the most revered authority on music in the middle ages, he also wrote, "De institutione musica."
The pope who is acknowledged by the English as the creator of chant, because of his establishment of the church there.
Developed 4-line staff, solmization syllables; his "Micrologus" was first comprehensive treatise on musical practice.
Wsalter von der Vogelweide
Leading minnesanger; political and moralistic songs as well as love songs.
Adam de la Halle
Last of the trouveres; monophonic chansons; motets; oldest surviving polyphonic secular songs (rondeaux).
Philippe de Vitry
Helped establish mensural notation in treatise, "Ars Nova; introduced isorhythmic motets.
Guillaume de Machaut
Lais, motets, ballades, rondeaux, virelais; oldest surviving complete Mass by one composer.
Monks of Solesmes
Prepared modern editions of chant, as well as added interpretive signs that are not in the originals.
The six notes represented by the syllables ut, re, mi, fa, sol, la, which could be transposed to three positions.
technique in which voices trade segments of music, so that the same combination of lines is heard twice or more, but with different voices singing each line.
First item in the mass proper, originally sung for the entrance procession, comprising an antiphon, psalm verse, lesser doxology, and a reprise of the antiphon.
A musical setting of the mass that uses multiple voices of another pre-existing piece of music, such as a fragment of a motet or a secular chanson, as part of its melodic material.
The music of the Byzantine Empire composed to Greek texts as ceremonial, festival, or church music.
is a season observed in many Western Christian churches, a time of expectant waiting and preparation for the celebration of the Nativity of Jesus at Christmas.
a form of medieval French verse used often in poetry and music. It is one of the three formes fixes (the others were the ballade and the rondeau) and was one of the most common verse forms set to music in Europe from the late thirteenth to the fifteenth centuries.
an ancient hymn of praise to the Trinity which is chanted or read daily in the Eastern Orthodox and Greek-Catholic Churches.
Latin for solemn mass, and is a name which has been applied to a number of musical settings of the mass, especially particularly serious or large-scale ones.
an archaic term for the drone or base in some musical instruments, also the refrain.
focused on the representation of Bible stories in churches as tableaux with accompanying antiphonal song.
an official liturgical book of the Roman Rite containing chants, including the Gradual but many more as well, for use at Mass.
a book of commonly used Gregorian chants in the Catholic tradition, compiled by the monks of the Abbey of Solesmes in France.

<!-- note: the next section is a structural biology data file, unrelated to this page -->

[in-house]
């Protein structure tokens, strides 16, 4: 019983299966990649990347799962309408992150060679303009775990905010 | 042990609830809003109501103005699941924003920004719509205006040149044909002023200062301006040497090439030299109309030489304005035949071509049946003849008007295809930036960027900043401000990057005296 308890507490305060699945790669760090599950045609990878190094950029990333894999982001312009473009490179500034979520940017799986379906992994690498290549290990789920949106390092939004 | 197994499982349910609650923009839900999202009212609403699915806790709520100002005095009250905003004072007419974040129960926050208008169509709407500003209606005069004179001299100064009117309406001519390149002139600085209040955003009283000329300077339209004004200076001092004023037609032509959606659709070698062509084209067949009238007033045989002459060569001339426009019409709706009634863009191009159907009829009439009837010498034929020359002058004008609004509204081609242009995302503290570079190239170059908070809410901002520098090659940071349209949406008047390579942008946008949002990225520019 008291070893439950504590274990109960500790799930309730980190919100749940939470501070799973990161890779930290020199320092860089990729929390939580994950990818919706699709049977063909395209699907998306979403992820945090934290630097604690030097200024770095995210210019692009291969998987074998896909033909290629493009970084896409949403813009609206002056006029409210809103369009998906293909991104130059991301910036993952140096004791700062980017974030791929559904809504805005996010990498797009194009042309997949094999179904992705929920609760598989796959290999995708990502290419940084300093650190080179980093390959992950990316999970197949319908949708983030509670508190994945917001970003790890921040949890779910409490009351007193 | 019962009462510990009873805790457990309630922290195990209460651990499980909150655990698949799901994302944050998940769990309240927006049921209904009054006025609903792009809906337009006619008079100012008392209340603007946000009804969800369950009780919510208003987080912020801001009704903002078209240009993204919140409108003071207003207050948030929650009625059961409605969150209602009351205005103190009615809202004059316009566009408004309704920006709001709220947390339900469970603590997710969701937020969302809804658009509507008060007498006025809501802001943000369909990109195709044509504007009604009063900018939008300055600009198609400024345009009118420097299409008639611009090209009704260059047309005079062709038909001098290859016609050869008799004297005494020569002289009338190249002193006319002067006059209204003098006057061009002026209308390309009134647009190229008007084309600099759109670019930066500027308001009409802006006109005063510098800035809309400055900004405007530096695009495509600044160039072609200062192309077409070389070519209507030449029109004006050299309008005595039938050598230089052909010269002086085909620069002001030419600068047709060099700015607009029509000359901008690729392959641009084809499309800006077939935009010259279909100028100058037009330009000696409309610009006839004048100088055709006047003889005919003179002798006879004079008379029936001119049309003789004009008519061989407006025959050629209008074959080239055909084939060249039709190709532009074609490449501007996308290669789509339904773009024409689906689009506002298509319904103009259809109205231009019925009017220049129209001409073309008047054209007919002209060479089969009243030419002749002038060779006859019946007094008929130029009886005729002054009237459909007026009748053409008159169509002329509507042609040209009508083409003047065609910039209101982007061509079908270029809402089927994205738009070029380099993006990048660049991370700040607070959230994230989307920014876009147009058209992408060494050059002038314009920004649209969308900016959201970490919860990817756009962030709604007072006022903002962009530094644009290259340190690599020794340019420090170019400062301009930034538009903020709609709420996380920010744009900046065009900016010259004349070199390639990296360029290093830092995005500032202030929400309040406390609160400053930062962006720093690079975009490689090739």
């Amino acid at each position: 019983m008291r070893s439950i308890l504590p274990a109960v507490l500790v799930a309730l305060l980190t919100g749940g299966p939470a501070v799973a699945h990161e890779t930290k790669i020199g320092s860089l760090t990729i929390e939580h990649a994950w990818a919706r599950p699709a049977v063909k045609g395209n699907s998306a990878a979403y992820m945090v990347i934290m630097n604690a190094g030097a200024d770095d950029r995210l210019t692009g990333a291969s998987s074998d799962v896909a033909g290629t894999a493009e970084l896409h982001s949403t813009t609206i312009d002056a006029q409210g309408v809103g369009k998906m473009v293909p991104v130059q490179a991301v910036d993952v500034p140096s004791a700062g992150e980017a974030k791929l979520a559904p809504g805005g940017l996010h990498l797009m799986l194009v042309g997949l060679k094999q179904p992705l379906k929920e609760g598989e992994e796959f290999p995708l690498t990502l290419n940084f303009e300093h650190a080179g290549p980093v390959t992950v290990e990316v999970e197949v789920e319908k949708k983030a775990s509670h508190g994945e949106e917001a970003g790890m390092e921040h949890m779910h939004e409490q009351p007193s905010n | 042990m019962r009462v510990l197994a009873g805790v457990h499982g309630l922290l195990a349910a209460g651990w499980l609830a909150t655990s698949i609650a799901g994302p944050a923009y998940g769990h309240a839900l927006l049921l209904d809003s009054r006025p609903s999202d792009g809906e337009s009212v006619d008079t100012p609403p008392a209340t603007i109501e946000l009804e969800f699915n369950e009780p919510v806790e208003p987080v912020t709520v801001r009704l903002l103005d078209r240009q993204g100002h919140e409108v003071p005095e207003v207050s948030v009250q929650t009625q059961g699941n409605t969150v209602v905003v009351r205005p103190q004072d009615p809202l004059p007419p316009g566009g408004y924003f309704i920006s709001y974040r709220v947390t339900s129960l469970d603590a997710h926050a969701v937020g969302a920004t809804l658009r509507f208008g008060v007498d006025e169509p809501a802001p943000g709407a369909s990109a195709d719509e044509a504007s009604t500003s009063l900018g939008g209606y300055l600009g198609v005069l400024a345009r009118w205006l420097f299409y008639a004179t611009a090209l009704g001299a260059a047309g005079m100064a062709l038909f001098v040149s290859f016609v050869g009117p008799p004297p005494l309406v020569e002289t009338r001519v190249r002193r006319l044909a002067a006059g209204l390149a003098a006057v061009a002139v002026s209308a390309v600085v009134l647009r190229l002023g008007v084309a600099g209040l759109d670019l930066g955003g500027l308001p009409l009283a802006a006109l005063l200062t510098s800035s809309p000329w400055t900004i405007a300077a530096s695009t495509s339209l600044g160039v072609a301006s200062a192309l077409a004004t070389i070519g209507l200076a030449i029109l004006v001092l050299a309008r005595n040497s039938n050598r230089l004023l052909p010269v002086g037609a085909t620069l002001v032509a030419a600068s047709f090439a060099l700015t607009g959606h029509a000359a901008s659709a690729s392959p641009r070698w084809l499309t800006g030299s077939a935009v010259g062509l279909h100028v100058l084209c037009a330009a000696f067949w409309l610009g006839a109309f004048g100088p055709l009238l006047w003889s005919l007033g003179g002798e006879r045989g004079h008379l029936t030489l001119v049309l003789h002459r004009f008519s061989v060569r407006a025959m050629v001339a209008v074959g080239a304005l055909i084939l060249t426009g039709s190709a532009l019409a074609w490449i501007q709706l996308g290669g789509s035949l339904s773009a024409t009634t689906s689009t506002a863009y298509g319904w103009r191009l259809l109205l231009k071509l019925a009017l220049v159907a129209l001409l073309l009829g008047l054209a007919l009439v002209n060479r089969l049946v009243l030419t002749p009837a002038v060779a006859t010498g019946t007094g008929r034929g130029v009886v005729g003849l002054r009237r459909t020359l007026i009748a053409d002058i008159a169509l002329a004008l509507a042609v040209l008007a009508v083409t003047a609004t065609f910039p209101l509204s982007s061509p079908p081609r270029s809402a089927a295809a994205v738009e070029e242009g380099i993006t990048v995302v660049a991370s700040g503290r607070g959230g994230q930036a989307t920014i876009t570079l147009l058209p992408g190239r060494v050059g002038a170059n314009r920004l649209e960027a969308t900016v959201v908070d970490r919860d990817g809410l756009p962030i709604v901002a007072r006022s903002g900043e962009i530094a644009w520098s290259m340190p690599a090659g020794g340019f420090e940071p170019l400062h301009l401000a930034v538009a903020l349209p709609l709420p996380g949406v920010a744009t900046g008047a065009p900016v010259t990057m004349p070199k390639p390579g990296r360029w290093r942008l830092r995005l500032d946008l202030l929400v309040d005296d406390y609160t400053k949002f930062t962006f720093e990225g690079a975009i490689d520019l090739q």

Diabolus in musica
traditionally defined as a musical interval composed of three whole tones or a tri-tone.
was a setting of the Ordinary of the Roman Catholic Mass, in which each of the movements - Kyrie, Gloria, Credo, Sanctus, and Agnus Dei - shared a common musical theme, commonly a cantus firmus, thus making it a unified whole.
the basic element of Western and Eastern systems of musical notation prior to the invention of five-line staff notation.
Magnus liber organi
a compilation of the medieval music known as organum. Most accredited to the Notre Dame composers Leonin and Perotin.
Trope refers to additions of new music to pre-existing chants in use in the Western Christian Church.
Medieval polyphony improvised or notated in which all voices move at essentially the same place.
Sung in Latin; Borrows texts and music from liturgy; Surviving dramas are Easter and Christmas.
Compositions written to substitute for the portions in discant style. The earliest motets were this with added text to the upper voices.
A brief composition for two to three voices. The tenor line is drawn from chant melodies and the two voices above are more rhythmically and melodically active sometimes having independent texts and languages from the tenor line.
A motet that utilizes the repetition of a rhythmic pattern throughout a voice part; Found in 1300-1400 motets; Usually found in tenor.
Term for certain vocal forms as they were known in the 15th century; also a musical texture used widely in both secular and sacred compositions of that century.
Were a group of clergy who wrote bibulous, satirical Latin poetry in the 12th and 13th centuries.
Refers to poet-composers who were roughly contemporary with and influenced by the troubadours but who composed their works in the northern dialects of France.